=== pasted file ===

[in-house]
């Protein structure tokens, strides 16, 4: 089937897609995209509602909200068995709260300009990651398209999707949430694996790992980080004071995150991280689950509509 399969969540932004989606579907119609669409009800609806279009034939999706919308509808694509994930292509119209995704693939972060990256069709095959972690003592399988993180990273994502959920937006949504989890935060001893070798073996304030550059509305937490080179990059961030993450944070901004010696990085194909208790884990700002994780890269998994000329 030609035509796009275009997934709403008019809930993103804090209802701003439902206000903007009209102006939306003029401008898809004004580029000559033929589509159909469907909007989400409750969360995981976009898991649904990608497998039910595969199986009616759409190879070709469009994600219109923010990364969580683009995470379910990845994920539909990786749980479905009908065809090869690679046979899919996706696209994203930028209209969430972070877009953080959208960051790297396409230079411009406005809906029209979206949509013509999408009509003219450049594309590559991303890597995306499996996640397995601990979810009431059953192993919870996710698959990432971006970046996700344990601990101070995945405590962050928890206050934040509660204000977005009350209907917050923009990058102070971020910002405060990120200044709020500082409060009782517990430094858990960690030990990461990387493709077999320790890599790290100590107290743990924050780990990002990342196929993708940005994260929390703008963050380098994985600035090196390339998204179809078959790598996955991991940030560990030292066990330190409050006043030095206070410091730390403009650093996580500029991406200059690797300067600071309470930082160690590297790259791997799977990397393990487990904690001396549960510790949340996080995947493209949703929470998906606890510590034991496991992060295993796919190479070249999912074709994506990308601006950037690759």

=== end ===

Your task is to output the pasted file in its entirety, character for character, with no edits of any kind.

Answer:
[in-house]
């Protein structure tokens, strides 16, 4: 089937897609995209509602909200068995709260300009990651398209999707949430694996790992980080004071995150991280689950509509 399969969540932004989606579907119609669409009800609806279009034939999706919308509808694509994930292509119209995704693939972060990256069709095959972690003592399988993180990273994502959920937006949504989890935060001893070798073996304030550059509305937490080179990059961030993450944070901004010696990085194909208790884990700002994780890269998994000329 030609035509796009275009997934709403008019809930993103804090209802701003439902206000903007009209102006939306003029401008898809004004580029000559033929589509159909469907909007989400409750969360995981976009898991649904990608497998039910595969199986009616759409190879070709469009994600219109923010990364969580683009995470379910990845994920539909990786749980479905009908065809090869690679046979899919996706696209994203930028209209969430972070877009953080959208960051790297396409230079411009406005809906029209979206949509013509999408009509003219450049594309590559991303890597995306499996996640397995601990979810009431059953192993919870996710698959990432971006970046996700344990601990101070995945405590962050928890206050934040509660204000977005009350209907917050923009990058102070971020910002405060990120200044709020500082409060009782517990430094858990960690030990990461990387493709077999320790890599790290100590107290743990924050780990990002990342196929993708940005994260929390703008963050380098994985600035090196390339998204179809078959790598996955991991940030560990030292066990330190409050006043030095206070410091730390403009650093996580500029991406200059690797300067600071309470930082160690590297790259791997799977990397393990487990904690001396549960510790949340996080995947493209949703929470998906606890510590034991496991992060295993796919190479070249999912074709994506990308601006950037690759």